This is a child-friendly guide; some of the discussion questions are for younger viewers. Coco is rated PG for mild threat, violence.
Young Miguel (Anthony Gonzalez) dreams of becoming a musician, just like his departed icon Ernesto de la Cruz (Benjamin Bratt). But Miguel’s family is set against his ambitions. Years ago, his great-great grandfather abandoned his wife and daughter to pursue his own musical career, and since then music has become a household taboo.
Desperate to enter a local Day of the Dead talent contest – and believing he’s discovered a secret connection between himself and his hero – Miguel steals a guitar from de la Cruz’s shrine. However, the theft curses Miguel and transports him to the Land of the Dead.
With the help of shambling skeleton Hector (Gael Garcia Bernal), he has until sunrise to obtain a blessing from his dead ancestors – or risk never getting back to the Land of the Living.
Note: Guides from our archive are in a slightly different format and have been edited here to make them more user-friendly. This guide was written by Rachel Helen Smith.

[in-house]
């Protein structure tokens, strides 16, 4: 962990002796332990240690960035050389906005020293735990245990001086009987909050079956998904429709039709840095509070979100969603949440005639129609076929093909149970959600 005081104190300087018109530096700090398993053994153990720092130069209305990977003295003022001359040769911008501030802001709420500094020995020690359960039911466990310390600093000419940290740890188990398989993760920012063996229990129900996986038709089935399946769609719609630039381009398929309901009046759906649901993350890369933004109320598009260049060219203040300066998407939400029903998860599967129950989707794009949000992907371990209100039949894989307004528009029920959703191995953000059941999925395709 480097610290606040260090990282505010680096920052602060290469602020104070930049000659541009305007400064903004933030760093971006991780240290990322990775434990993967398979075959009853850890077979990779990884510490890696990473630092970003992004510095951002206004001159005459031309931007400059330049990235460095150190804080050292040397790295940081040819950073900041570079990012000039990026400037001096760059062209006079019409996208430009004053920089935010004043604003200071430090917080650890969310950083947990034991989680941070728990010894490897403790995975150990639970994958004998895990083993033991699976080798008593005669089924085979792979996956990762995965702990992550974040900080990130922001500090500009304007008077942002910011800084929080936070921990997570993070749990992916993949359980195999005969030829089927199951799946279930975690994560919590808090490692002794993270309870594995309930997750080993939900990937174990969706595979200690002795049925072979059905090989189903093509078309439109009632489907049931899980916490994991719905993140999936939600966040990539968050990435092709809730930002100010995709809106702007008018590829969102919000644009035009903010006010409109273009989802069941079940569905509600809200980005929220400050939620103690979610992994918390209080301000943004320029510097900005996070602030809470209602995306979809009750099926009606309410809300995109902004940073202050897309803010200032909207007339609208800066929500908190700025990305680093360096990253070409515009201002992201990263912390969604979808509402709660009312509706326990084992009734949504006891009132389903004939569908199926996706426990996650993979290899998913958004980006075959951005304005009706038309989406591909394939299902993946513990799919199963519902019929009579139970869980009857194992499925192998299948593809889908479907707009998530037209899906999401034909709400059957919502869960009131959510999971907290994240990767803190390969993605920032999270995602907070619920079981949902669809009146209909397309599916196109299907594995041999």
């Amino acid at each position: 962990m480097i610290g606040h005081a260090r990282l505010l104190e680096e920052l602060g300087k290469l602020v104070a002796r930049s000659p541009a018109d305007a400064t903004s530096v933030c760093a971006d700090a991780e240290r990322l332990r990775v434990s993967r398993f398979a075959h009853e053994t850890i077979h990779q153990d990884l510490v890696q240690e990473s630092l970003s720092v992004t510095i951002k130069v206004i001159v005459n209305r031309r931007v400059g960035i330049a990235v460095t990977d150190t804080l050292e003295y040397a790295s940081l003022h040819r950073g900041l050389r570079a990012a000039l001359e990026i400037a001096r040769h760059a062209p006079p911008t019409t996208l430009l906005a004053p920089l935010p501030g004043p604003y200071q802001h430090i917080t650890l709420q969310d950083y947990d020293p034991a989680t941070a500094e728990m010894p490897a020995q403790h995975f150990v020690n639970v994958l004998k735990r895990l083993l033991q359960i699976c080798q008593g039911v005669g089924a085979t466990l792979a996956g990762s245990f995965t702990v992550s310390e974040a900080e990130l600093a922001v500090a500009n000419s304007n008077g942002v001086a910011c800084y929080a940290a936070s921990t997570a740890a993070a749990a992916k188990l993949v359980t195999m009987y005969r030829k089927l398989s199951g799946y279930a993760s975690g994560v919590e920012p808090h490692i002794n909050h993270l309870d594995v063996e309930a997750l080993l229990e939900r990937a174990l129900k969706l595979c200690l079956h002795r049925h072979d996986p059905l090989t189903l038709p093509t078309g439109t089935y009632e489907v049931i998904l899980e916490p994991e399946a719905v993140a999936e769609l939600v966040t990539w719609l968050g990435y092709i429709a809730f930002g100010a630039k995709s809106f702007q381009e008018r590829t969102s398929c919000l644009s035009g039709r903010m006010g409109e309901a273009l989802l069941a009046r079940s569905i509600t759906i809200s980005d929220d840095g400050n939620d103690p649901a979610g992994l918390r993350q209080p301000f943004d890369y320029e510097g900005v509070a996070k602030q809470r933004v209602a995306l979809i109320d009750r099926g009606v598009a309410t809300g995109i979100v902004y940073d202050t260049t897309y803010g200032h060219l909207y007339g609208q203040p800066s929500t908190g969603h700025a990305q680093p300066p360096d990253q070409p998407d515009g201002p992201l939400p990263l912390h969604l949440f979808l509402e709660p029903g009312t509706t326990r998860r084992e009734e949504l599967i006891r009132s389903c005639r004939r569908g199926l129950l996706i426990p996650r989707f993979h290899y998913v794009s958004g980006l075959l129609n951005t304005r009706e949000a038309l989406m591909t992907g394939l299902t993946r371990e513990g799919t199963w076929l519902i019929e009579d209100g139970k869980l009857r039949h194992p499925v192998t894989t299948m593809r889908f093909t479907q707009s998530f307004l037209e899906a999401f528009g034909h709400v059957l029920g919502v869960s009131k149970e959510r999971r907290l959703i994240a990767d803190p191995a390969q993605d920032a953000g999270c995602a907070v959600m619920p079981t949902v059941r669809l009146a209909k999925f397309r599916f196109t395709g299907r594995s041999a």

Begin Again is rated 15 for strong language, sex references. The film is available to buy on DVD and on Amazon Instant Video.
Dave (Adam Levine) has just landed a music deal with a major record label in New York City. Gretta (Keira Knightley) travels with him to America, both as his girlfriend and his musical partner. Dave comes alive on the stage, whilst Gretta prefers to hide away writing songs. But when Dave becomes intoxicated with his newfound fame, he soon forgets Gretta. Alone in a foreign city she relies on the friendship of her entertaining pal Steve (James Corden) to distract her from her broken heart.
Meanwhile, Dan (Mark Ruffalo) is fired from his role at the record label that he co-founded. He has also been exiled from the house that he used to share with his wife Miriam (Catherine Keener) and teenage daughter Violet (Hailee Steinfeld). When he hears Gretta singing in a local bar, he is captivated by her simple, unpolished charm. He suggests that they collaborate, and the resulting album is a tribute to hope, friendship, and New York City.